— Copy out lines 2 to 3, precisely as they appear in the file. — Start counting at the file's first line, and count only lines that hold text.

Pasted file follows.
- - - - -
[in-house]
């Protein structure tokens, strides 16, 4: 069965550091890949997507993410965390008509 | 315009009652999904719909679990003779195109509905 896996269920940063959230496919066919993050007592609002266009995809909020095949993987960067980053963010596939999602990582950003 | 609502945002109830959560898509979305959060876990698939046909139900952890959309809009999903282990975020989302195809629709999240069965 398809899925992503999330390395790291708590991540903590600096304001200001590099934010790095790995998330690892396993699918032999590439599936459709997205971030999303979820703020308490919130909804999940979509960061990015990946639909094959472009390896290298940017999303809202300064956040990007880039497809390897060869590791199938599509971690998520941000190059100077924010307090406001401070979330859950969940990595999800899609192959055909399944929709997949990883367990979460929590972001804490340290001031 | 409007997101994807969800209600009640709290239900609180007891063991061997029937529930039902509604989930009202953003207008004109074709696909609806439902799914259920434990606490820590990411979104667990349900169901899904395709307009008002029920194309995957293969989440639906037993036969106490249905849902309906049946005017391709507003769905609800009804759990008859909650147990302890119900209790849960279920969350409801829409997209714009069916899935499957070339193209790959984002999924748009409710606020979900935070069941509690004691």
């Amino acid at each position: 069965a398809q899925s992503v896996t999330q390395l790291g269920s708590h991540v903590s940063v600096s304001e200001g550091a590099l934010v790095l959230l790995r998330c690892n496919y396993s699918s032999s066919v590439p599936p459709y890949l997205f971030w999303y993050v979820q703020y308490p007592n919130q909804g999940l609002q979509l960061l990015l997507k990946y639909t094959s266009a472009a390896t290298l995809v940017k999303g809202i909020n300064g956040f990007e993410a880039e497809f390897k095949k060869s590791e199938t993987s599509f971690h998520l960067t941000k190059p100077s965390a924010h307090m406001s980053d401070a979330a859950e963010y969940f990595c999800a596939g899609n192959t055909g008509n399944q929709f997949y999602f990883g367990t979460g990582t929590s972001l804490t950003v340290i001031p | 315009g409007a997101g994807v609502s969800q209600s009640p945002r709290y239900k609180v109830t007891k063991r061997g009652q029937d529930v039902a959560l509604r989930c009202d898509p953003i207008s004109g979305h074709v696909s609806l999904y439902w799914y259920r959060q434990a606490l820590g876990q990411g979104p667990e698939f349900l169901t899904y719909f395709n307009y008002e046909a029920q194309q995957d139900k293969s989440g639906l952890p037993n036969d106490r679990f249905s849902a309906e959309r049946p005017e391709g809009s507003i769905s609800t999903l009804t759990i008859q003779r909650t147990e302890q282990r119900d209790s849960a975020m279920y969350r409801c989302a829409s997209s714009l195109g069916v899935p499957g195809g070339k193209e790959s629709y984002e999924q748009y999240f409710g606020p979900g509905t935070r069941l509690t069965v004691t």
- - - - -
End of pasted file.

């Protein structure tokens, strides 16, 4: 069965550091890949997507993410965390008509 | 315009009652999904719909679990003779195109509905 896996269920940063959230496919066919993050007592609002266009995809909020095949993987960067980053963010596939999602990582950003 | 609502945002109830959560898509979305959060876990698939046909139900952890959309809009999903282990975020989302195809629709999240069965 398809899925992503999330390395790291708590991540903590600096304001200001590099934010790095790995998330690892396993699918032999590439599936459709997205971030999303979820703020308490919130909804999940979509960061990015990946639909094959472009390896290298940017999303809202300064956040990007880039497809390897060869590791199938599509971690998520941000190059100077924010307090406001401070979330859950969940990595999800899609192959055909399944929709997949990883367990979460929590972001804490340290001031 | 409007997101994807969800209600009640709290239900609180007891063991061997029937529930039902509604989930009202953003207008004109074709696909609806439902799914259920434990606490820590990411979104667990349900169901899904395709307009008002029920194309995957293969989440639906037993036969106490249905849902309906049946005017391709507003769905609800009804759990008859909650147990302890119900209790849960279920969350409801829409997209714009069916899935499957070339193209790959984002999924748009409710606020979900935070069941509690004691």
């Amino acid at each position: 069965a398809q899925s992503v896996t999330q390395l790291g269920s708590h991540v903590s940063v600096s304001e200001g550091a590099l934010v790095l959230l790995r998330c690892n496919y396993s699918s032999s066919v590439p599936p459709y890949l997205f971030w999303y993050v979820q703020y308490p007592n919130q909804g999940l609002q979509l960061l990015l997507k990946y639909t094959s266009a472009a390896t290298l995809v940017k999303g809202i909020n300064g956040f990007e993410a880039e497809f390897k095949k060869s590791e199938t993987s599509f971690h998520l960067t941000k190059p100077s965390a924010h307090m406001s980053d401070a979330a859950e963010y969940f990595c999800a596939g899609n192959t055909g008509n399944q929709f997949y999602f990883g367990t979460g990582t929590s972001l804490t950003v340290i001031p | 315009g409007a997101g994807v609502s969800q209600s009640p945002r709290y239900k609180v109830t007891k063991r061997g009652q029937d529930v039902a959560l509604r989930c009202d898509p953003i207008s004109g979305h074709v696909s609806l999904y439902w799914y259920r959060q434990a606490l820590g876990q990411g979104p667990e698939f349900l169901t899904y719909f395709n307009y008002e046909a029920q194309q995957d139900k293969s989440g639906l952890p037993n036969d106490r679990f249905s849902a309906e959309r049946p005017e391709g809009s507003i769905s609800t999903l009804t759990i008859q003779r909650t147990e302890q282990r119900d209790s849960a975020m279920y969350r409801c989302a829409s997209s714009l195109g069916v899935p499957g195809g070339k193209e790959s629709y984002e999924q748009y999240f409710g606020p979900g509905t935070r069941l509690t069965v004691t």